Green Advice: You Filled A Diesel Car With Gasoline; Now What?

Unless you’re Argonne Laboratories, putting gasoline into a diesel fueled car is a bad problem.

Maybe it was brain fade. Perhaps you rented or borrowed an unfamiliar car. Or you simply didn’t realize that nice Volkswagen or Mercedes-Benz was a new, clean-diesel car. (It also happens to particularly stupid car thieves.)

Why it’s bad for the engine

Among other reasons never to put gasoline into a diesel vehicle, the diesel injectors are incredibly finely calibrated to vaporize the fuel into a very precisely directed mist. The injectors require the fuel to have a certain viscosity, and some engines need the lubricating properties of the diesel fuel to work properly–which they won’t with gasoline.

2010 Audi A3 TDI

While certain newer diesel engines are more capable of running for short periods on gasoline without destroying themselves, the advice is unanimous: If there’s any substantial portion of gasoline in the tank–that is, more than perhaps a few percent–the mixed fuel must be drained from all components, rather than attempting to burn it.

But accidents happen, so what should you do if you–or someone you’ve loaned your diesel car to–fill your tank with the wrong stuff?

Don’t run it, or drive it

First, if you discover your error before restarting the car, don’t try to run the engine. If the fuel pump hasn’t switched on, the gasoline may be confined to the tank, which will need to be drained. Leave it off, and call the garage.

2010 Volkswagen Golf TDI

If the car’s engine has started, switch it off immediately. It will likely stall within a few minutes anyway, when the contaminated fuel reaches the fuel injection system.

The solution is simple, but it will likely run you at least a few hundred dollars. The following components will need to be drained and rinsed with diesel fuel by a garage:

  • Fuel tank
  • Fuel pump, fuel filter, fuel lines, and other plumbing
  • Fuel injectors

And in certain bad cases, the injectors and other components may have to be replaced.

The whole process can be “either something expensive or something very expensive,” according to the cheerful Straight Dope website. Its “science advisory board” includes a piece on gasoline-into-diesel-cars in the middle of a longer item on the opposite question: Can I use diesel fuel in a gasoline car?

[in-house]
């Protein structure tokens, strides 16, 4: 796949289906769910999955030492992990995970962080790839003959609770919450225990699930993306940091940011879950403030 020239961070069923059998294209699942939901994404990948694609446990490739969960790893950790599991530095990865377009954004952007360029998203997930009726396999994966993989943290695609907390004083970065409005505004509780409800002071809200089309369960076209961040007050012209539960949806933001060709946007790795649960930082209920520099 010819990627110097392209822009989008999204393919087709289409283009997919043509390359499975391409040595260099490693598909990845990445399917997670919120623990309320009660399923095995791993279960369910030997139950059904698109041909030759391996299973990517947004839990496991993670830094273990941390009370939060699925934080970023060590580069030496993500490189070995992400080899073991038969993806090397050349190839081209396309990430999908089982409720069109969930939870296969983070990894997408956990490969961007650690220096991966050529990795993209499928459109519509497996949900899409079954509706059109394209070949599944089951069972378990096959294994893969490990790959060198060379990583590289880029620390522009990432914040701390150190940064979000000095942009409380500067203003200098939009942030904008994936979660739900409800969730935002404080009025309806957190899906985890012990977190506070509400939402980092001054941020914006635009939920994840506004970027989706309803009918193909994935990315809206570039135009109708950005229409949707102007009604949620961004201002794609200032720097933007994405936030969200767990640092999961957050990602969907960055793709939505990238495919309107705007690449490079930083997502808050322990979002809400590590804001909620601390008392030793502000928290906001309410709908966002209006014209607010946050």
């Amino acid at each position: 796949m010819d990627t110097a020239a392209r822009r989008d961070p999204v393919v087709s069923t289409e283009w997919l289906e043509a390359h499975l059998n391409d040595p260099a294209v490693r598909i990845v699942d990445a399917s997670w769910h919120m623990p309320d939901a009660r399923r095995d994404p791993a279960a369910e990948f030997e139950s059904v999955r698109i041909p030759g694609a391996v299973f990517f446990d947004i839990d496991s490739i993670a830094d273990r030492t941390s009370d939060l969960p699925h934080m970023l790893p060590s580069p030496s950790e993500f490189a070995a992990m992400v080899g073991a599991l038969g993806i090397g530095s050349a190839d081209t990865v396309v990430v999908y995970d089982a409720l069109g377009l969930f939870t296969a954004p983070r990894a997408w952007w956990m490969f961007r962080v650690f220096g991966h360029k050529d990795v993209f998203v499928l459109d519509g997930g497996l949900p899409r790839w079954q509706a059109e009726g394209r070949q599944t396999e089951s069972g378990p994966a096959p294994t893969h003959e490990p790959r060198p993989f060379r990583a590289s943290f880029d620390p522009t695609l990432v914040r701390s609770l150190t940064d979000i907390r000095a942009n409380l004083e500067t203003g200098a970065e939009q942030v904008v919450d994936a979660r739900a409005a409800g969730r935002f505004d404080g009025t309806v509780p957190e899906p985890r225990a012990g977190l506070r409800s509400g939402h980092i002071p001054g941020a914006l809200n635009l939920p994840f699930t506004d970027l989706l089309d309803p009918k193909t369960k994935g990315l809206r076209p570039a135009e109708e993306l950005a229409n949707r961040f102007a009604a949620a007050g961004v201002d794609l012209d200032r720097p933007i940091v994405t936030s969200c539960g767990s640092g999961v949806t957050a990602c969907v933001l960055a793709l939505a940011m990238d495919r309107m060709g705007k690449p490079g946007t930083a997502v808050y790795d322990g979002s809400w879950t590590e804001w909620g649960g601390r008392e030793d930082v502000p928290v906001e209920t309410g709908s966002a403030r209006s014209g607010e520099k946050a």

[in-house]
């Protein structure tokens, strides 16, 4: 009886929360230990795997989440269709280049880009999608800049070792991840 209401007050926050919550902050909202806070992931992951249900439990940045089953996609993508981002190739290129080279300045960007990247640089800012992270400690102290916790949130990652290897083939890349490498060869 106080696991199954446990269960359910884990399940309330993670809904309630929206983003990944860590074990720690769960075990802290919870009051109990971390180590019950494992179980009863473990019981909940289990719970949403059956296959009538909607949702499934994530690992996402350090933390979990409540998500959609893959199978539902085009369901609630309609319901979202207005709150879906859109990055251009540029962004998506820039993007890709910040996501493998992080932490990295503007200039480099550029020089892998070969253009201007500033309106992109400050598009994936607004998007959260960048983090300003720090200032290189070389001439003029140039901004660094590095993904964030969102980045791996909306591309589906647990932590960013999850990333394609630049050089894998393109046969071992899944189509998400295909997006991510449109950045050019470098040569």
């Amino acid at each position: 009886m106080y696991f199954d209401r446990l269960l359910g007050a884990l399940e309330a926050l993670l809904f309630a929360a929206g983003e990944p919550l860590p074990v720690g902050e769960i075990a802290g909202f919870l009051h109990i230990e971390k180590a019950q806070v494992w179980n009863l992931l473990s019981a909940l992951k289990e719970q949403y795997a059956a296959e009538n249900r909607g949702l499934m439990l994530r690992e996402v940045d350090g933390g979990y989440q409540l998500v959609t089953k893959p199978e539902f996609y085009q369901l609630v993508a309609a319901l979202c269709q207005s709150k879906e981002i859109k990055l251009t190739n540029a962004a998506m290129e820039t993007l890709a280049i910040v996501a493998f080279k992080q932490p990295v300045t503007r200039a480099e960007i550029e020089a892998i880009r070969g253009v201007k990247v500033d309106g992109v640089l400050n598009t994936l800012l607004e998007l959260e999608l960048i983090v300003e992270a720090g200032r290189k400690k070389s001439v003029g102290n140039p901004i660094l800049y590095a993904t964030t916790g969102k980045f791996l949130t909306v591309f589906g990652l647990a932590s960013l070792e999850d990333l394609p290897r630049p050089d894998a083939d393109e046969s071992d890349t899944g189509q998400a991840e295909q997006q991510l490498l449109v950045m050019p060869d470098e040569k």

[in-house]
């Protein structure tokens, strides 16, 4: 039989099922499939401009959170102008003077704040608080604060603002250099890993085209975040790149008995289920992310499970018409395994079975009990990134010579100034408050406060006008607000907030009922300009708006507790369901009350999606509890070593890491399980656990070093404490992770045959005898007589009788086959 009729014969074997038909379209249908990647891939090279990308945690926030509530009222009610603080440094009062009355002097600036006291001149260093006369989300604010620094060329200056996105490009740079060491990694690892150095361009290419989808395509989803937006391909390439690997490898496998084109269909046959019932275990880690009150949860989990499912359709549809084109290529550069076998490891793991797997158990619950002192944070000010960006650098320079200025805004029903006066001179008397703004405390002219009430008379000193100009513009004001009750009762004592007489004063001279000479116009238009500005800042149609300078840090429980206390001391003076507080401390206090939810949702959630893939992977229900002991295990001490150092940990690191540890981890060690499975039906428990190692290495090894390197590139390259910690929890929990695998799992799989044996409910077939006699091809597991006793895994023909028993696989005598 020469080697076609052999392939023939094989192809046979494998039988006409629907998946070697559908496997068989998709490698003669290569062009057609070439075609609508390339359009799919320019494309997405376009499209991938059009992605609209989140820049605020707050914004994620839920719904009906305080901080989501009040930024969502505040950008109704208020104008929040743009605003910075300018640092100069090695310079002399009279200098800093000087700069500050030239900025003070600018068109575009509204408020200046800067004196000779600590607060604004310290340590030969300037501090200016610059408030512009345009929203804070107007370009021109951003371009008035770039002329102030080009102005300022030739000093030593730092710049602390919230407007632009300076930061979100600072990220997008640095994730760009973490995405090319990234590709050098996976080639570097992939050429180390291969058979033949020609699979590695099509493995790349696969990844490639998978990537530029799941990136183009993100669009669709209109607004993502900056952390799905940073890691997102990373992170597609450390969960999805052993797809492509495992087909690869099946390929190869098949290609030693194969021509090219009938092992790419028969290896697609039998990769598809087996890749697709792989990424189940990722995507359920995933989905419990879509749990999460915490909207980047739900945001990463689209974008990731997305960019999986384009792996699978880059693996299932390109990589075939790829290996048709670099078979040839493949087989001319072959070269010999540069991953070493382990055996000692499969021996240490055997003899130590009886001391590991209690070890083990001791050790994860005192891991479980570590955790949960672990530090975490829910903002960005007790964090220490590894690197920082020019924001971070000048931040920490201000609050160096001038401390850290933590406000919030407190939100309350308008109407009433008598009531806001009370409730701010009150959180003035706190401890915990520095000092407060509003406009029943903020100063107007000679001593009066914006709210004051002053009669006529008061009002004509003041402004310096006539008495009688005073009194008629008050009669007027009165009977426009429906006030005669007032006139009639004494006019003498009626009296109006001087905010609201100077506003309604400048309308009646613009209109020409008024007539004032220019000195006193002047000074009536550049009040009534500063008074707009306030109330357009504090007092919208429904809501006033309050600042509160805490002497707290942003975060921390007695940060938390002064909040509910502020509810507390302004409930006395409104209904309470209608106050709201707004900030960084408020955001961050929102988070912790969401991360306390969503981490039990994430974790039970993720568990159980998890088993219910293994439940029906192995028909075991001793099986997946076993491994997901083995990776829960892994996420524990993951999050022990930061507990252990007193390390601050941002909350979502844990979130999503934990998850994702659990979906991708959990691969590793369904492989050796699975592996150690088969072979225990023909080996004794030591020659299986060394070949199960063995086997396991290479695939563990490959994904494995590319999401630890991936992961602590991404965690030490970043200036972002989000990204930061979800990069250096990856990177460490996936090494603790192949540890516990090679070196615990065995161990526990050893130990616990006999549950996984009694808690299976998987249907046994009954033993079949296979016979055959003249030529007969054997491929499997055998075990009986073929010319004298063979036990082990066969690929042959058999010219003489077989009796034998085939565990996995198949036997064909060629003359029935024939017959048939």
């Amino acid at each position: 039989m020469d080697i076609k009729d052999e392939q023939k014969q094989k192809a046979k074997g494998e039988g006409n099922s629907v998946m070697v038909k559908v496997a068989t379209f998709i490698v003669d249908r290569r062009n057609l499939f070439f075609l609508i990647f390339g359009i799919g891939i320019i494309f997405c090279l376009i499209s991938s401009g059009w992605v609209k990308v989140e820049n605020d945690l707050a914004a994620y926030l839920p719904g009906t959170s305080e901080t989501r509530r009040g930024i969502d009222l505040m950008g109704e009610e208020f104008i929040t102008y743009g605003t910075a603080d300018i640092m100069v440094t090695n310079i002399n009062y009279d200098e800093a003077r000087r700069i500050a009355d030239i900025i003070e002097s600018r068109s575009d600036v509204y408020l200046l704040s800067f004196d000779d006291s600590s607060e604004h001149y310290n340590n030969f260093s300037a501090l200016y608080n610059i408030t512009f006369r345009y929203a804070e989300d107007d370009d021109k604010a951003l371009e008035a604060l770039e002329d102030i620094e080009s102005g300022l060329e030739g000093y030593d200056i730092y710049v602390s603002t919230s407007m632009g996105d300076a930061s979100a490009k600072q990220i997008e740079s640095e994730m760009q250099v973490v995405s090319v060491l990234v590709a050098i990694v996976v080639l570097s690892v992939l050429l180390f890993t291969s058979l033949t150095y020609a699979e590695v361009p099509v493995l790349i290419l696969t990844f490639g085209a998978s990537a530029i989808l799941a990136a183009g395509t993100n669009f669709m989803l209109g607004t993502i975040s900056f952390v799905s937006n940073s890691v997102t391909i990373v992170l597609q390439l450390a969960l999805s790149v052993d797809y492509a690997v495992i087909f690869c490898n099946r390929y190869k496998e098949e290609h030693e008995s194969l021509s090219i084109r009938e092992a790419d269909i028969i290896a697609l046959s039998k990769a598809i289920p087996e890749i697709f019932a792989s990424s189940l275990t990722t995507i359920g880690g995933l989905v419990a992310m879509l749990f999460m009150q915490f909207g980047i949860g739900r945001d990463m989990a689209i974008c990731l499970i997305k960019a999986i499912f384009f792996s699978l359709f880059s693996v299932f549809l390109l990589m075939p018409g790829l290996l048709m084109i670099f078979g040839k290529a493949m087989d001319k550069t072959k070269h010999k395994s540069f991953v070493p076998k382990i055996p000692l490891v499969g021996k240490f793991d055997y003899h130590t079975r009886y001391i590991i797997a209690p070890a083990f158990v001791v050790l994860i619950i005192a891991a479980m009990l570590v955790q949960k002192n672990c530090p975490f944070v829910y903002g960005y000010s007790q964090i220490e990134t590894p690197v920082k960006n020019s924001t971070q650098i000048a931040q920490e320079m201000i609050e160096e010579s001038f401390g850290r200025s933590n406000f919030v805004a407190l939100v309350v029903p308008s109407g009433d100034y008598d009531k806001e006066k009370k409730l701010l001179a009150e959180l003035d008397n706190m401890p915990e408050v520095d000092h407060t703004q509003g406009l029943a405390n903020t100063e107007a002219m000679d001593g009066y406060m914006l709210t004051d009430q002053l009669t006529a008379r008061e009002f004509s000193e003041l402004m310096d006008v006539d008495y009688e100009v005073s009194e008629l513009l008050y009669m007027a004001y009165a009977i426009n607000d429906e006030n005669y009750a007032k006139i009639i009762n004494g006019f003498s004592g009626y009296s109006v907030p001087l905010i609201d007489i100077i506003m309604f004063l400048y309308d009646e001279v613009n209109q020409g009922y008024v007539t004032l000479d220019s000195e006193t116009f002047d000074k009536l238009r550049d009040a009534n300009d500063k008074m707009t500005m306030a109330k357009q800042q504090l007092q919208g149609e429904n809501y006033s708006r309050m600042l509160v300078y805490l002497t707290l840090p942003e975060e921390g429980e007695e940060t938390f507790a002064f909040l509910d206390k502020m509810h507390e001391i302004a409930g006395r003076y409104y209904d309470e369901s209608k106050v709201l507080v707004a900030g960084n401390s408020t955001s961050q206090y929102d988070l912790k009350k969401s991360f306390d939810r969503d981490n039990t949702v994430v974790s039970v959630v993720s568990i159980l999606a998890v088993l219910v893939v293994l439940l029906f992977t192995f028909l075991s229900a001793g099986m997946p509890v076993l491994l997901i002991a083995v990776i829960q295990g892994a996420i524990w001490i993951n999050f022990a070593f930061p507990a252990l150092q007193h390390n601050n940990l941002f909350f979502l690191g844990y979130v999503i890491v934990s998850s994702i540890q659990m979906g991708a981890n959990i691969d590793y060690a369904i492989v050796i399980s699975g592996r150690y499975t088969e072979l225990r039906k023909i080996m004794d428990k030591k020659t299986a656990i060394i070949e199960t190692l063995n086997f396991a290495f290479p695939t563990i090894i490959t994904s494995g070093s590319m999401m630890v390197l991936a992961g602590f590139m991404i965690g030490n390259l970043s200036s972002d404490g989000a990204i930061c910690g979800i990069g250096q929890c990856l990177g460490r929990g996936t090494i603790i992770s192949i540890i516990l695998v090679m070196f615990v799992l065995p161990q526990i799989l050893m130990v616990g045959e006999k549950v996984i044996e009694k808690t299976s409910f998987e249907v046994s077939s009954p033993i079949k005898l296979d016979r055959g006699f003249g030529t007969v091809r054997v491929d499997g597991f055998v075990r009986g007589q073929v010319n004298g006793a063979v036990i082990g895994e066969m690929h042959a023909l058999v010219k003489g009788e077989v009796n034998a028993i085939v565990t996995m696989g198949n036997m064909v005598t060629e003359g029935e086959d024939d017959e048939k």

What about diesel in a gas car?

For the record, that too can produce dire effects. They include engine knocking (due to the lower octane rating of diesel fuel), which can ultimately damage the engine.

2011 BMW 335d sedan

The engine’s emissions control system, which expects the byproducts of gasoline combustion, may also overheat or permit excess unburnt hydrocarbons to pass through the system into the air.

But while putting diesel fuel into a gasoline car can have equally dire effects, it’s less likely.

That’s because in the United States, the nozzle for diesel fuel physically won’t fit into the filler neck of a car that requires unleaded gasoline.

Prevention: better than cure

Some new diesel cars make it virtually impossible to fill up with gasoline. Since BMW launched its clean-diesel 335d and X5 models in the U.S. last year, they have all been fitted with a standard “mis-fueling protection device.”

2009 Mercedes-Benz M Class 3.0L BlueTec

BMW’s prevention device is a special mechanism in the filler neck that requires the larger-diameter diesel nozzle to trigger a mechanism that unlocks to open a flap to permit fueling. Hoses for unleaded gasoline have a smaller diameter, and cannot trip the catch that operates the device.

Audi has developed a similar system that it will fit to its 2011 diesel models. In the States, those are the A3 TDI compact hatchback and the Q7 TDI sport utility vehicle.

At least one similar device, known as Diesel Key Europe, is available as an aftermarket accessory in Europe. It can be installed by the car owner, says the company, and also has the secondary benefit of preventing siphoning by fuel thieves.


This story originally appeared at Green Car Repor

  Comments | By - December 29, 2010

Ford Adding Start-Stop To U.S. Fleet In 2012

Europe is already knee-deep in start-stop technology, but we Yanks haven’t been invited to that party yet. Why? Because of differences in the way the U.S. tests fuel economy, for the most part. Without a real numbers difference to sell the feature, it’s hard to justify the added cost. Ford, however, is moving ahead with plans to add the fuel-saving tech to its North American fleet of cars–including non-hybrids–starting in 2012.

The news, released today, means that most of Ford’s range could see boosts of four to ten percent in real-world city fuel economy. It’s also yet another example of Ford moving to unify its global vehicle offerings.

Ford is no stranger to start-stop tech: over 170,000 hybrids sold in North America since 2004 have used it, and Ford’s European vehicles account for even more. The first vehicles to get the automatic start-stop system globally are the Focus, C-Max and Grand C-Max (which we’ll be getting soon as the North American C-Max).

The first of Ford’s auto start-stop cars won’t arrive in the U.S. until 2012, and when they do, you may not even notice it, according to Ford. “Ford Auto Start-Stop works so fast and so seamlessly, most drivers won’t even notice it is there, though they will notice the benefits in their lower fuel bills,” said Barb Samardzich, Ford’s vice-president of powertrain engineering, in a press release.

Changes to vehicles getting the start-stop function will include an upgraded 12-volt battery capable of powering the extra starts, an upgraded starter motor, and the necessary control electronics.

[Ford]


This story originally appeared at Motor Authori

  Comments | By - December 28, 2010

Video: Toyota Previews 2012 Prius MPV Ahead Of Detroit Show